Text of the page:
When international borders shut at the beginning of the pandemic in March, tens of thousands of Australians living and travelling overseas upended their plans and began to return home, as the government told them to.

Australia’s first wave of Covid-19 was largely attributed to the hordes of international arrivals, who were testing positive during their stays in mandatory hotel quarantine.

Six months after Scott Morrison called on citizens to return home, more than 25,000 Australians who want to fly home are still stuck in countries around the world.

So, why can’t Australians overseas get home?

Are planes still flying into Australia?

Yes. After serious halts to flight movements earlier in the pandemic, planes carrying both passengers and cargo have resumed flying into Australian cities.

Far fewer flights and airlines are coming in, in large part due to Australia’s strict ban on citizens exiting the country and restrictions on non-citizens arriving for non-essential purposes, such as tourism.

But all planes landing at Australian airports are well under capacity, with some flights carrying fewer than 30 passengers.

Why can’t the empty seats be used?

Australia’s international passenger arrival caps strictly limit how many people can enter the country.

Designed to ease pressure on the state- and territory-run hotel quarantine systems, the arrival caps were agreed to and implemented by the national cabinet in July, and tightened later that month.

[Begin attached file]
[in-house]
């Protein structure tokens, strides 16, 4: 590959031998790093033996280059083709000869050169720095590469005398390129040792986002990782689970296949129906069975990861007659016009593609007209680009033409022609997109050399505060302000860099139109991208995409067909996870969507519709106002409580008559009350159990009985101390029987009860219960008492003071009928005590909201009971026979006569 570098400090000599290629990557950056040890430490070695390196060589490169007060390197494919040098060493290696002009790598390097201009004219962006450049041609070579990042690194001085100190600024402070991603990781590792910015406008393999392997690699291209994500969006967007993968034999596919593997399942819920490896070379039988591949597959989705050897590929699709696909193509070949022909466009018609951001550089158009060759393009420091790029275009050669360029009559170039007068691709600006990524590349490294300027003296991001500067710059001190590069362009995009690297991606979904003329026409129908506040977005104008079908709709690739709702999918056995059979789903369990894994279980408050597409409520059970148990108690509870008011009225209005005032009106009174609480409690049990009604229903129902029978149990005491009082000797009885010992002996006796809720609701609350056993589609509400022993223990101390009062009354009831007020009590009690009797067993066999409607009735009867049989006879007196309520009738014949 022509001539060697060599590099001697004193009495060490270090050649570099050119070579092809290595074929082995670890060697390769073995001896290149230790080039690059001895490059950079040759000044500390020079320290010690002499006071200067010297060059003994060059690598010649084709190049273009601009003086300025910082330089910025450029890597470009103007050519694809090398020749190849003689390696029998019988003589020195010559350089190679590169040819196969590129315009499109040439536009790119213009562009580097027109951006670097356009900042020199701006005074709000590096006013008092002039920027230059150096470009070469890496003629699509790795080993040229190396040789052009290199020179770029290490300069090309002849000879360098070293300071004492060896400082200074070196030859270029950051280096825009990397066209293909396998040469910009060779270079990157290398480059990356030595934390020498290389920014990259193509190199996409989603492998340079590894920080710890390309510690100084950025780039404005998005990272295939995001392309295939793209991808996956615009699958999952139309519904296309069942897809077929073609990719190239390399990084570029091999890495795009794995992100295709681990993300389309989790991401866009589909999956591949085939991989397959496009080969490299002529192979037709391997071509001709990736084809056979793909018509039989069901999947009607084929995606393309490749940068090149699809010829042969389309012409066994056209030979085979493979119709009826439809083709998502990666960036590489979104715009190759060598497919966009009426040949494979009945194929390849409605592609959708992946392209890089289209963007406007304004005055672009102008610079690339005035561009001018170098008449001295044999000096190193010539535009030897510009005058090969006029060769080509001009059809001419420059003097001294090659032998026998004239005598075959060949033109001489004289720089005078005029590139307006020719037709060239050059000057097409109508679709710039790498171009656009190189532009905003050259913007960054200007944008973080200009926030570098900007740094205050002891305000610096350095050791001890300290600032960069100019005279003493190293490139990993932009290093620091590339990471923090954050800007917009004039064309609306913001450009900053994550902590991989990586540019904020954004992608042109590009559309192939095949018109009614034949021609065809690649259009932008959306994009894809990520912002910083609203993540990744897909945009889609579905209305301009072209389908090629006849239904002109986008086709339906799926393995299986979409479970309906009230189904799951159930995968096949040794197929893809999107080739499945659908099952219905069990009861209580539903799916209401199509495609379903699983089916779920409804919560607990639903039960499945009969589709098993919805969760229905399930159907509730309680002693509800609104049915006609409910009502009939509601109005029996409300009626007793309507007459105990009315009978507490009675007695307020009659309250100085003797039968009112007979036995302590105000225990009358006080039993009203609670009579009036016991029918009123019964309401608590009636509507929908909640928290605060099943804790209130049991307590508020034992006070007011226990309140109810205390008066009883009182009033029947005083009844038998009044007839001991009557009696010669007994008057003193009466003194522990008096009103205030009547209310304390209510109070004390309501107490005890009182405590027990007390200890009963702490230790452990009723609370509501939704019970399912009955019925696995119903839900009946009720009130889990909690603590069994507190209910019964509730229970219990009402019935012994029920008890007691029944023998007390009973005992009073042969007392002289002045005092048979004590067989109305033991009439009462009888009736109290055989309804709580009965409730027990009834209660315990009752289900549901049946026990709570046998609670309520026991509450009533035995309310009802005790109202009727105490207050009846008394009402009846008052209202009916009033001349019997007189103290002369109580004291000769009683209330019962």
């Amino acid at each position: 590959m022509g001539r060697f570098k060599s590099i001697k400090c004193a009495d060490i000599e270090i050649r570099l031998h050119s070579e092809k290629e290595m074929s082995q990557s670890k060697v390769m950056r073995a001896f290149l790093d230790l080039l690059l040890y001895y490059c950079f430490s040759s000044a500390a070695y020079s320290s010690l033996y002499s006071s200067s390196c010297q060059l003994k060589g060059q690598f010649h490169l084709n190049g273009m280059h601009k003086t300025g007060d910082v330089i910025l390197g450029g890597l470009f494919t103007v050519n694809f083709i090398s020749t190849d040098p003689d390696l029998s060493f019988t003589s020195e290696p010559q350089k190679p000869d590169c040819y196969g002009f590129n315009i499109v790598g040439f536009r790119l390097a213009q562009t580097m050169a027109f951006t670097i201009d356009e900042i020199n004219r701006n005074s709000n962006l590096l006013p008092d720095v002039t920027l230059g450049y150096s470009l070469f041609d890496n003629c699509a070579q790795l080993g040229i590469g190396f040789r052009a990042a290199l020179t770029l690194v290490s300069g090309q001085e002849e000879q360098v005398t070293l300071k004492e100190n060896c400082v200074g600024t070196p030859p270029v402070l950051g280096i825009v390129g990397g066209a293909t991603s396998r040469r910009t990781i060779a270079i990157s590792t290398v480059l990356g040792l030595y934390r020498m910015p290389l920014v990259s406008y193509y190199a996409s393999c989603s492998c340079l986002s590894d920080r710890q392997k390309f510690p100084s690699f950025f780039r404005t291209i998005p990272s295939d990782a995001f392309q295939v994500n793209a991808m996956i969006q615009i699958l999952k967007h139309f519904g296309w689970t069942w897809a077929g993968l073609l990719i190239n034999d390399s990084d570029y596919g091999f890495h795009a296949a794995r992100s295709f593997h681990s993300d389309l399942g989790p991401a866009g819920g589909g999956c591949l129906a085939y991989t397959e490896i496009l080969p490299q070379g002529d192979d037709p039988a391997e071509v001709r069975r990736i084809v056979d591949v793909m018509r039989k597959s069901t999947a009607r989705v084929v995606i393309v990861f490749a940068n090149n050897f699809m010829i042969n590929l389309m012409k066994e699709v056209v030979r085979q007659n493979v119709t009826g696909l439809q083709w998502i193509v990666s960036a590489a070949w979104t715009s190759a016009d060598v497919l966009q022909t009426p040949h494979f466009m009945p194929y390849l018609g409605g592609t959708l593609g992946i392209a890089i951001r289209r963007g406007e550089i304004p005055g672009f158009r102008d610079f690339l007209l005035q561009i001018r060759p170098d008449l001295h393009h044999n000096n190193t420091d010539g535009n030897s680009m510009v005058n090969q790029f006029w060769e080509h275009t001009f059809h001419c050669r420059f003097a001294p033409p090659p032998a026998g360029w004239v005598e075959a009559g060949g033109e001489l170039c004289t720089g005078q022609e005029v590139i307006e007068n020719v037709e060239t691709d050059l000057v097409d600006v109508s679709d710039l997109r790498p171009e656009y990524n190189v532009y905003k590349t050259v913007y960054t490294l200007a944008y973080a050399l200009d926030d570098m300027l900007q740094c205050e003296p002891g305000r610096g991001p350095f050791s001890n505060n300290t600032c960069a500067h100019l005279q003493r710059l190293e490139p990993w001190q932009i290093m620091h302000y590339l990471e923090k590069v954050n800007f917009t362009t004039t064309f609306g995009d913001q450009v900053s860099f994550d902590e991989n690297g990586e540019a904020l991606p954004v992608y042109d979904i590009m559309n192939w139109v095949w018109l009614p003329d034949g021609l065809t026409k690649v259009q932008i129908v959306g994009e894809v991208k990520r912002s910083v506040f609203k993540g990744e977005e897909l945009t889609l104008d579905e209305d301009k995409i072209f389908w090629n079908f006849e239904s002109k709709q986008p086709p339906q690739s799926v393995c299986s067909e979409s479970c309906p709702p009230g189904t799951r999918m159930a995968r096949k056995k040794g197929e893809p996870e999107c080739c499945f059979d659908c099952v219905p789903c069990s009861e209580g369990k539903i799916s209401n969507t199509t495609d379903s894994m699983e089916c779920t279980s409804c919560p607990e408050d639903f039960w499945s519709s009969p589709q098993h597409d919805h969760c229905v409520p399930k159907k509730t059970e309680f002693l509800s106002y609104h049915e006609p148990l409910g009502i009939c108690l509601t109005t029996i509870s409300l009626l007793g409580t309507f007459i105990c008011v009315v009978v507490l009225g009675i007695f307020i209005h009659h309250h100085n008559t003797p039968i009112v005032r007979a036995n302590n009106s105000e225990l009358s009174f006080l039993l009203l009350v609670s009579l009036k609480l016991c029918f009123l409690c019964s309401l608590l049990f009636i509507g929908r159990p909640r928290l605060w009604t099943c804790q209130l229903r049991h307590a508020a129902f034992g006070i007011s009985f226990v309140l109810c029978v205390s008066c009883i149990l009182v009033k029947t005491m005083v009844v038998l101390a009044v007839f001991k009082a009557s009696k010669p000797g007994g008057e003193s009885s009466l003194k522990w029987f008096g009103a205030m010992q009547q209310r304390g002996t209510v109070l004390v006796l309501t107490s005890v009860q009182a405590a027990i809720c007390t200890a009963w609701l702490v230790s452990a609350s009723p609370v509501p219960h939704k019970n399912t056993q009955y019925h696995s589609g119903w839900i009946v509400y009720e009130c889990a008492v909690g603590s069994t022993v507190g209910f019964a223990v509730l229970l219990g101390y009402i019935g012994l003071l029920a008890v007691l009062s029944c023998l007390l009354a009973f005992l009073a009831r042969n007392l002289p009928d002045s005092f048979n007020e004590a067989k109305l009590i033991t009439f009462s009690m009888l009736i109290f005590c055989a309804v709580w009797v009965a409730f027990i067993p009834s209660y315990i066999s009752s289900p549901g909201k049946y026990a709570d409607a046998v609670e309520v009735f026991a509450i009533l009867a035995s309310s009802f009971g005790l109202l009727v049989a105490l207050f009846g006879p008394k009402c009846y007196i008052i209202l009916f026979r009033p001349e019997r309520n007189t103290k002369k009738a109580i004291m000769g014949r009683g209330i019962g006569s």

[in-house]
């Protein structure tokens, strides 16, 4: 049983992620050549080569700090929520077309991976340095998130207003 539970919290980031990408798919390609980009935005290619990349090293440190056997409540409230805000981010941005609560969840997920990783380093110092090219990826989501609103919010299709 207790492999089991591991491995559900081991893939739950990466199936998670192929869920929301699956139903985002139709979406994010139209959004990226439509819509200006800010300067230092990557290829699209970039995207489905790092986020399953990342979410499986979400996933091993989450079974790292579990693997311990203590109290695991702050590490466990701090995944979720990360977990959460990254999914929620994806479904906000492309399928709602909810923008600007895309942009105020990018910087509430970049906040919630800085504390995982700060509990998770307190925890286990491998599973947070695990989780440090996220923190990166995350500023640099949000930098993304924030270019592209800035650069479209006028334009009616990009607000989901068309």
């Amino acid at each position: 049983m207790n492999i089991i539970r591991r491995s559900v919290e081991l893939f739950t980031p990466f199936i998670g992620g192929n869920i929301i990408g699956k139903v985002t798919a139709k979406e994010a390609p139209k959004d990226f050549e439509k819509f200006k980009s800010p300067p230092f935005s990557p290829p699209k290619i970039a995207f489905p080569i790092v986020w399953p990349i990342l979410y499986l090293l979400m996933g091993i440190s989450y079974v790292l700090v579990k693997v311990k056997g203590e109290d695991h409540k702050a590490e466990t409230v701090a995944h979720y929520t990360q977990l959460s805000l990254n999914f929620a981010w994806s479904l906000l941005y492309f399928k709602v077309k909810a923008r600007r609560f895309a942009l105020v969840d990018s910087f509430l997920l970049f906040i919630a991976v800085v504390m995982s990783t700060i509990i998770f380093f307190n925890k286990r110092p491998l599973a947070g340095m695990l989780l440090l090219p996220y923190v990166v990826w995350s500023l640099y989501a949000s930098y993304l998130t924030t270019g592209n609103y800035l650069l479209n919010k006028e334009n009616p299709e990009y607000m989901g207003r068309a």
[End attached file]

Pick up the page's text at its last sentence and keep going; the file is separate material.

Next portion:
State and territory leaders request their limits, based on what they think their quarantine system can take, and the limits are enforced by the commonwealth, which controls borders.

How many people can enter Australia?

The cap is set at about 4,000 a week. Sydney airport takes the most international passengers, with 350 a day. Perth takes about 525 a week, while Brisbane and Adelaide each take 500 a week.

Canberra and Darwin can negotiate passenger limits on a flight-by-flight basis, while Melbourne is accepting no international passengers as Victoria focuses on containing its second wave of Covid-19.

What does that mean for Australians stranded overseas?

The caps mean that flights landing in Australia are, on average, limited to between 50 and 70 passengers.

Since the introduction of the caps, the cost of flights into Australia has soared, as airlines look to cover the expense of running the service.

But even as Australians desperate to return home pay tens of thousands of dollars for one-way flights, their tickets are being repeatedly cancelled, as airlines have to trim their daily passenger lists each day to meet their limit.

As many Australians living overseas had booked their flights home before the caps were introduced, while others have since left the country for short trips (having secured exemptions from the exit ban on compassionate grounds), the caps are creating a bottleneck of Australians trying to fly back.

Frustrated airlines have acknowledged they are cancelling economy and, increasingly, business class tickets so they can prioritise higher-paying customers to remain profitable. Some planes are flying with as few as four economy passengers.